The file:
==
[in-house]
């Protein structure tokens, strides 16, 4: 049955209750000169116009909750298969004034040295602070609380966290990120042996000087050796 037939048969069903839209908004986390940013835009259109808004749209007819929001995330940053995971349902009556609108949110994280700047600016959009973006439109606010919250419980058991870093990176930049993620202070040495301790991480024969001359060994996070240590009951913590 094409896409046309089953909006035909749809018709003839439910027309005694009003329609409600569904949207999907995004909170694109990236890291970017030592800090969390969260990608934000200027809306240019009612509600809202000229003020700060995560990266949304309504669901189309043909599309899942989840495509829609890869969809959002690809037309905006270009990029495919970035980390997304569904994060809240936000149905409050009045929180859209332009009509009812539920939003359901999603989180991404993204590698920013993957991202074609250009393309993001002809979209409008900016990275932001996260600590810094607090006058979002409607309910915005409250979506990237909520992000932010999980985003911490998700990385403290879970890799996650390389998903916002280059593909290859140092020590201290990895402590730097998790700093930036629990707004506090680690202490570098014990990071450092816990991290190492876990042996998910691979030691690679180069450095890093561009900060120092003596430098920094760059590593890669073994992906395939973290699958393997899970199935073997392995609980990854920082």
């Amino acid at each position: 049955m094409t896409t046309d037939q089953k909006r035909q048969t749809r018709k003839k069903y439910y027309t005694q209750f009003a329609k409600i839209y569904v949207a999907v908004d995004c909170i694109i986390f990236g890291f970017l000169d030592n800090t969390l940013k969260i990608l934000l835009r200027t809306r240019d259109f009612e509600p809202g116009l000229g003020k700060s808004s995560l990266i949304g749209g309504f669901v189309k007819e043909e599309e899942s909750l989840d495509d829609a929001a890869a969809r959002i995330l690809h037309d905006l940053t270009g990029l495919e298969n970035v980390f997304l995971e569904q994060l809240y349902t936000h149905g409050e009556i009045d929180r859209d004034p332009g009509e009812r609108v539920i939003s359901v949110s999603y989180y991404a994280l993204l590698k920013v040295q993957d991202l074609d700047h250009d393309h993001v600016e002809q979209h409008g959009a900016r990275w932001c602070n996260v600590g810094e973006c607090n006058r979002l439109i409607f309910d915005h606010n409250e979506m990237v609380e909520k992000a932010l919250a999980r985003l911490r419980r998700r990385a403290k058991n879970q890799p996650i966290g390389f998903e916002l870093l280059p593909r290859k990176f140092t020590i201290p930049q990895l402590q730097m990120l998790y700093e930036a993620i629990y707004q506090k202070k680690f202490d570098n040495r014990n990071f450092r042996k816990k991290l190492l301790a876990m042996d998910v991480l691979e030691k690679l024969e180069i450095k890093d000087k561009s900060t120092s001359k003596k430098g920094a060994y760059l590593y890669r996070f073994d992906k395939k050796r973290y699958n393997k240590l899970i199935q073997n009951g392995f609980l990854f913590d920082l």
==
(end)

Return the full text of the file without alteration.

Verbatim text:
[in-house]
């Protein structure tokens, strides 16, 4: 049955209750000169116009909750298969004034040295602070609380966290990120042996000087050796 037939048969069903839209908004986390940013835009259109808004749209007819929001995330940053995971349902009556609108949110994280700047600016959009973006439109606010919250419980058991870093990176930049993620202070040495301790991480024969001359060994996070240590009951913590 094409896409046309089953909006035909749809018709003839439910027309005694009003329609409600569904949207999907995004909170694109990236890291970017030592800090969390969260990608934000200027809306240019009612509600809202000229003020700060995560990266949304309504669901189309043909599309899942989840495509829609890869969809959002690809037309905006270009990029495919970035980390997304569904994060809240936000149905409050009045929180859209332009009509009812539920939003359901999603989180991404993204590698920013993957991202074609250009393309993001002809979209409008900016990275932001996260600590810094607090006058979002409607309910915005409250979506990237909520992000932010999980985003911490998700990385403290879970890799996650390389998903916002280059593909290859140092020590201290990895402590730097998790700093930036629990707004506090680690202490570098014990990071450092816990991290190492876990042996998910691979030691690679180069450095890093561009900060120092003596430098920094760059590593890669073994992906395939973290699958393997899970199935073997392995609980990854920082």
């Amino acid at each position: 049955m094409t896409t046309d037939q089953k909006r035909q048969t749809r018709k003839k069903y439910y027309t005694q209750f009003a329609k409600i839209y569904v949207a999907v908004d995004c909170i694109i986390f990236g890291f970017l000169d030592n800090t969390l940013k969260i990608l934000l835009r200027t809306r240019d259109f009612e509600p809202g116009l000229g003020k700060s808004s995560l990266i949304g749209g309504f669901v189309k007819e043909e599309e899942s909750l989840d495509d829609a929001a890869a969809r959002i995330l690809h037309d905006l940053t270009g990029l495919e298969n970035v980390f997304l995971e569904q994060l809240y349902t936000h149905g409050e009556i009045d929180r859209d004034p332009g009509e009812r609108v539920i939003s359901v949110s999603y989180y991404a994280l993204l590698k920013v040295q993957d991202l074609d700047h250009d393309h993001v600016e002809q979209h409008g959009a900016r990275w932001c602070n996260v600590g810094e973006c607090n006058r979002l439109i409607f309910d915005h606010n409250e979506m990237v609380e909520k992000a932010l919250a999980r985003l911490r419980r998700r990385a403290k058991n879970q890799p996650i966290g390389f998903e916002l870093l280059p593909r290859k990176f140092t020590i201290p930049q990895l402590q730097m990120l998790y700093e930036a993620i629990y707004q506090k202070k680690f202490d570098n040495r014990n990071f450092r042996k816990k991290l190492l301790a876990m042996d998910v991480l691979e030691k690679l024969e180069i450095k890093d000087k561009s900060t120092s001359k003596k430098g920094a060994y760059l590593y890669r996070f073994d992906k395939k050796r973290y699958n393997k240590l899970i199935q073997n009951g392995f609980l990854f913590d920082l």